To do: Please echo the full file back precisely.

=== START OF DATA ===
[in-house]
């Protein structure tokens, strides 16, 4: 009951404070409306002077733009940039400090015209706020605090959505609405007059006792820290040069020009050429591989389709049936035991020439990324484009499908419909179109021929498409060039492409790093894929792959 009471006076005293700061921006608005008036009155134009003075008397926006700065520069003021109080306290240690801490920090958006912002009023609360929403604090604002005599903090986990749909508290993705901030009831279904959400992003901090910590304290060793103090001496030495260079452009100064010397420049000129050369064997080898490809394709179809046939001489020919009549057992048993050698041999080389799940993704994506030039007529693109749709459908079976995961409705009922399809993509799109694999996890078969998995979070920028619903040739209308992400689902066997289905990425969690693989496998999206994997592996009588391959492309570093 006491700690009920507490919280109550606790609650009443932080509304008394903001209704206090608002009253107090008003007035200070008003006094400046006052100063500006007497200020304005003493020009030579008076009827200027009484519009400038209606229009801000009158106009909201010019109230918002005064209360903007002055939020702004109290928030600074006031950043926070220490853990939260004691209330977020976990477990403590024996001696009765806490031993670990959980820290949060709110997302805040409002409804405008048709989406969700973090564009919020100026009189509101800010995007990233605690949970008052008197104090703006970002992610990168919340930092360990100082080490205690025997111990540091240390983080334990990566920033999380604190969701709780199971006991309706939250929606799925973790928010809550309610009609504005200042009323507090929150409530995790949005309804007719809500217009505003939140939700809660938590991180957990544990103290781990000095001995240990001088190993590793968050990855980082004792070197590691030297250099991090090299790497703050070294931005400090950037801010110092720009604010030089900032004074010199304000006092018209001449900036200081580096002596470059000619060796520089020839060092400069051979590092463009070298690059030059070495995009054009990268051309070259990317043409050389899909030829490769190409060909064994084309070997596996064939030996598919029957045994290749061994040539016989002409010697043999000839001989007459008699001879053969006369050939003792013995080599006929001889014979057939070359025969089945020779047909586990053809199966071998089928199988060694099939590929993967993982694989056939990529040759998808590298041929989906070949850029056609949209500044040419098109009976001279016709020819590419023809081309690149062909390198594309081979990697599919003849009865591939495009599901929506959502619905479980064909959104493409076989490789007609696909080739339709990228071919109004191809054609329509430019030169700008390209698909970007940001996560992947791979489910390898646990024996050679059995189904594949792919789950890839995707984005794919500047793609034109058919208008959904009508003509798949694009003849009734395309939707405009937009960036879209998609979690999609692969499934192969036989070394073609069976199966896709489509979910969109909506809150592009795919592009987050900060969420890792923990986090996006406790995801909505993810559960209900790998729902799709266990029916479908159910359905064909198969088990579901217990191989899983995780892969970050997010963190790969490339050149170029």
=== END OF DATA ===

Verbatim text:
[in-house]
């Protein structure tokens, strides 16, 4: 009951404070409306002077733009940039400090015209706020605090959505609405007059006792820290040069020009050429591989389709049936035991020439990324484009499908419909179109021929498409060039492409790093894929792959 009471006076005293700061921006608005008036009155134009003075008397926006700065520069003021109080306290240690801490920090958006912002009023609360929403604090604002005599903090986990749909508290993705901030009831279904959400992003901090910590304290060793103090001496030495260079452009100064010397420049000129050369064997080898490809394709179809046939001489020919009549057992048993050698041999080389799940993704994506030039007529693109749709459908079976995961409705009922399809993509799109694999996890078969998995979070920028619903040739209308992400689902066997289905990425969690693989496998999206994997592996009588391959492309570093 006491700690009920507490919280109550606790609650009443932080509304008394903001209704206090608002009253107090008003007035200070008003006094400046006052100063500006007497200020304005003493020009030579008076009827200027009484519009400038209606229009801000009158106009909201010019109230918002005064209360903007002055939020702004109290928030600074006031950043926070220490853990939260004691209330977020976990477990403590024996001696009765806490031993670990959980820290949060709110997302805040409002409804405008048709989406969700973090564009919020100026009189509101800010995007990233605690949970008052008197104090703006970002992610990168919340930092360990100082080490205690025997111990540091240390983080334990990566920033999380604190969701709780199971006991309706939250929606799925973790928010809550309610009609504005200042009323507090929150409530995790949005309804007719809500217009505003939140939700809660938590991180957990544990103290781990000095001995240990001088190993590793968050990855980082004792070197590691030297250099991090090299790497703050070294931005400090950037801010110092720009604010030089900032004074010199304000006092018209001449900036200081580096002596470059000619060796520089020839060092400069051979590092463009070298690059030059070495995009054009990268051309070259990317043409050389899909030829490769190409060909064994084309070997596996064939030996598919029957045994290749061994040539016989002409010697043999000839001989007459008699001879053969006369050939003792013995080599006929001889014979057939070359025969089945020779047909586990053809199966071998089928199988060694099939590929993967993982694989056939990529040759998808590298041929989906070949850029056609949209500044040419098109009976001279016709020819590419023809081309690149062909390198594309081979990697599919003849009865591939495009599901929506959502619905479980064909959104493409076989490789007609696909080739339709990228071919109004191809054609329509430019030169700008390209698909970007940001996560992947791979489910390898646990024996050679059995189904594949792919789950890839995707984005794919500047793609034109058919208008959904009508003509798949694009003849009734395309939707405009937009960036879209998609979690999609692969499934192969036989070394073609069976199966896709489509979910969109909506809150592009795919592009987050900060969420890792923990986090996006406790995801909505993810559960209900790998729902799709266990029916479908159910359905064909198969088990579901217990191989899983995780892969970050997010963190790969490339050149170029």